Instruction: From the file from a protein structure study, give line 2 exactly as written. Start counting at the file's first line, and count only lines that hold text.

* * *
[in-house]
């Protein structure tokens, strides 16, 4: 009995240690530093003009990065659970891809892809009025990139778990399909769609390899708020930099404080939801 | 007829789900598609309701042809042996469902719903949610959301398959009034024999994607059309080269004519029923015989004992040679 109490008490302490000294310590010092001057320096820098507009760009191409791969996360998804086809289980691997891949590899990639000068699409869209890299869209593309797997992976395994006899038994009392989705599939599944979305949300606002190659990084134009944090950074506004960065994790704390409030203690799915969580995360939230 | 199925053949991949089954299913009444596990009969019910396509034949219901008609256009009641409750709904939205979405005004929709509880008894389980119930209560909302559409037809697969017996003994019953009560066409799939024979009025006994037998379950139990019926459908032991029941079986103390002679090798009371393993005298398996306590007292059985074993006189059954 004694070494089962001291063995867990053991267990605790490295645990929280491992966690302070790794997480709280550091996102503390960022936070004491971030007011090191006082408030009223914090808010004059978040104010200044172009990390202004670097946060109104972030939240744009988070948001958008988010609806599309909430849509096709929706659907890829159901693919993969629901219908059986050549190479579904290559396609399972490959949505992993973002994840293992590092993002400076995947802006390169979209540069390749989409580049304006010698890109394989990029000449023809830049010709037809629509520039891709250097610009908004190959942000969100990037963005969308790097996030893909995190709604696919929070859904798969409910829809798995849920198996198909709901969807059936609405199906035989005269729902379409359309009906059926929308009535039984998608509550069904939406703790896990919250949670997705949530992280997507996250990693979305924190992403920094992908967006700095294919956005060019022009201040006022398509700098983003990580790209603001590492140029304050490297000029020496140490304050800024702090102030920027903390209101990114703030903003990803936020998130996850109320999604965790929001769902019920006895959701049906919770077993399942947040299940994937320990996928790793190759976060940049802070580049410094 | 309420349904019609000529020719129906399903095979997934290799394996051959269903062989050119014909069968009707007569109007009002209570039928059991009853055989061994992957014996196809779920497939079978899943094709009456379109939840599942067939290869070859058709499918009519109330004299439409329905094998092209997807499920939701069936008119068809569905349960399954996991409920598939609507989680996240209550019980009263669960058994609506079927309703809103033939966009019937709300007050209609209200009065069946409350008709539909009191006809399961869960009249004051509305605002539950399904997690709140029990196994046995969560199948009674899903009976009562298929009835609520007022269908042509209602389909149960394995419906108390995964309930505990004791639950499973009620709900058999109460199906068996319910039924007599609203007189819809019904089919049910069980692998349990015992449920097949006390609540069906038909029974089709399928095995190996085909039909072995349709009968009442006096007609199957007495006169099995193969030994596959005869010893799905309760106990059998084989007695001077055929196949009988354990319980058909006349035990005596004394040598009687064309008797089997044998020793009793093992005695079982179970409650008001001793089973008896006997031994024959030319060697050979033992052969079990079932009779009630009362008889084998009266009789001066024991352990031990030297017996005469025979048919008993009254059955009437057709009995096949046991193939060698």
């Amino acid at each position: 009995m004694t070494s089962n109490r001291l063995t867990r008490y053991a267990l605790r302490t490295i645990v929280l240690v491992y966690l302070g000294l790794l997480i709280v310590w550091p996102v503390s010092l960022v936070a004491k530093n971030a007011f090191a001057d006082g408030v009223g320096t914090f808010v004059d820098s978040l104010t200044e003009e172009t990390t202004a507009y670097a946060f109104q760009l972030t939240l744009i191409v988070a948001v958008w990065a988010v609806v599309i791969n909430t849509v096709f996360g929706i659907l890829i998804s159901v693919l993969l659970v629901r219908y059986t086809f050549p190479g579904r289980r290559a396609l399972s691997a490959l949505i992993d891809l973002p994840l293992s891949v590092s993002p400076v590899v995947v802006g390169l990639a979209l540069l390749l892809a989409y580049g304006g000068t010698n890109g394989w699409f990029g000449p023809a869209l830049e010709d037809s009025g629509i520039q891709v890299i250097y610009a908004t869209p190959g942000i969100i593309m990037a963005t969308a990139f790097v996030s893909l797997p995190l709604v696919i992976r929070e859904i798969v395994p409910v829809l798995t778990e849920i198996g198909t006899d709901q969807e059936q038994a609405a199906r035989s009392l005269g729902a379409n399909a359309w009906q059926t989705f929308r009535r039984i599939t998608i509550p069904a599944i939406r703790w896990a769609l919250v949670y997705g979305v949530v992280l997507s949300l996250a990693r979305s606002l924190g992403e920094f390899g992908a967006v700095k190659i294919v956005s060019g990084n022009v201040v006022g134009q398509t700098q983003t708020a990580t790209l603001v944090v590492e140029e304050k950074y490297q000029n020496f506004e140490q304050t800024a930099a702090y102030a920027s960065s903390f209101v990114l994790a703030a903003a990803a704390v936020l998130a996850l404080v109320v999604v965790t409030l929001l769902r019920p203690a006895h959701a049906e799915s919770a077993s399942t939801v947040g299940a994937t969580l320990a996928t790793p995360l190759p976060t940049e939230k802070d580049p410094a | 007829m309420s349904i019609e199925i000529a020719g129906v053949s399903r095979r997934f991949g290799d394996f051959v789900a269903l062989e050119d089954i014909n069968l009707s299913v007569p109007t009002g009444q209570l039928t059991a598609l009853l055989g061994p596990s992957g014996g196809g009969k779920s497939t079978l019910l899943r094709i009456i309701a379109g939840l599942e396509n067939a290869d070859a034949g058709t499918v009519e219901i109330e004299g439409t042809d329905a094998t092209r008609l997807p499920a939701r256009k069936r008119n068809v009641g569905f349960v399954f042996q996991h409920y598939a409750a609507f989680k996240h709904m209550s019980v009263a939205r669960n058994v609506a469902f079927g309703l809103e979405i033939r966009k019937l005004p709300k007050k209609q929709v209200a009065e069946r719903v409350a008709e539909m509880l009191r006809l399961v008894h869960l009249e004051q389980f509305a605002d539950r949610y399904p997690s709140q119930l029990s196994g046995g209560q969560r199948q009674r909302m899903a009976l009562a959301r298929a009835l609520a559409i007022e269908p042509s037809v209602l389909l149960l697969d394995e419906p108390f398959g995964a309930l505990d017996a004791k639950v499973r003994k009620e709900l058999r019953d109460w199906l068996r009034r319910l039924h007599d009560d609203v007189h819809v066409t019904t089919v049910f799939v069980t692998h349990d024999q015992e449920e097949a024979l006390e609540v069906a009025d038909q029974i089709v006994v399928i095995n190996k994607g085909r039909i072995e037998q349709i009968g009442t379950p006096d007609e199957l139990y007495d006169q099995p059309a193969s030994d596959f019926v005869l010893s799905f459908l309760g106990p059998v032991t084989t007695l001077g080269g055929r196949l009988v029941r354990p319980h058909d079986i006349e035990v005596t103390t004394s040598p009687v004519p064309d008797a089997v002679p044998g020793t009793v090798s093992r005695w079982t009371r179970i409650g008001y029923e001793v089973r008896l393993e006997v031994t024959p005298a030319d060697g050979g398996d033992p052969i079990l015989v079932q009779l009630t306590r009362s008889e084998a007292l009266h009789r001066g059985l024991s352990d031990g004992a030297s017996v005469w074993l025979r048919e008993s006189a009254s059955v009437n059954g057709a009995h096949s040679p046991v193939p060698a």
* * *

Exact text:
């Protein structure tokens, strides 16, 4: 009995240690530093003009990065659970891809892809009025990139778990399909769609390899708020930099404080939801 | 007829789900598609309701042809042996469902719903949610959301398959009034024999994607059309080269004519029923015989004992040679 109490008490302490000294310590010092001057320096820098507009760009191409791969996360998804086809289980691997891949590899990639000068699409869209890299869209593309797997992976395994006899038994009392989705599939599944979305949300606002190659990084134009944090950074506004960065994790704390409030203690799915969580995360939230 | 199925053949991949089954299913009444596990009969019910396509034949219901008609256009009641409750709904939205979405005004929709509880008894389980119930209560909302559409037809697969017996003994019953009560066409799939024979009025006994037998379950139990019926459908032991029941079986103390002679090798009371393993005298398996306590007292059985074993006189059954 004694070494089962001291063995867990053991267990605790490295645990929280491992966690302070790794997480709280550091996102503390960022936070004491971030007011090191006082408030009223914090808010004059978040104010200044172009990390202004670097946060109104972030939240744009988070948001958008988010609806599309909430849509096709929706659907890829159901693919993969629901219908059986050549190479579904290559396609399972490959949505992993973002994840293992590092993002400076995947802006390169979209540069390749989409580049304006010698890109394989990029000449023809830049010709037809629509520039891709250097610009908004190959942000969100990037963005969308790097996030893909995190709604696919929070859904798969409910829809798995849920198996198909709901969807059936609405199906035989005269729902379409359309009906059926929308009535039984998608509550069904939406703790896990919250949670997705949530992280997507996250990693979305924190992403920094992908967006700095294919956005060019022009201040006022398509700098983003990580790209603001590492140029304050490297000029020496140490304050800024702090102030920027903390209101990114703030903003990803936020998130996850109320999604965790929001769902019920006895959701049906919770077993399942947040299940994937320990996928790793190759976060940049802070580049410094 | 309420349904019609000529020719129906399903095979997934290799394996051959269903062989050119014909069968009707007569109007009002209570039928059991009853055989061994992957014996196809779920497939079978899943094709009456379109939840599942067939290869070859058709499918009519109330004299439409329905094998092209997807499920939701069936008119068809569905349960399954996991409920598939609507989680996240209550019980009263669960058994609506079927309703809103033939966009019937709300007050209609209200009065069946409350008709539909009191006809399961869960009249004051509305605002539950399904997690709140029990196994046995969560199948009674899903009976009562298929009835609520007022269908042509209602389909149960394995419906108390995964309930505990004791639950499973009620709900058999109460199906068996319910039924007599609203007189819809019904089919049910069980692998349990015992449920097949006390609540069906038909029974089709399928095995190996085909039909072995349709009968009442006096007609199957007495006169099995193969030994596959005869010893799905309760106990059998084989007695001077055929196949009988354990319980058909006349035990005596004394040598009687064309008797089997044998020793009793093992005695079982179970409650008001001793089973008896006997031994024959030319060697050979033992052969079990079932009779009630009362008889084998009266009789001066024991352990031990030297017996005469025979048919008993009254059955009437057709009995096949046991193939060698």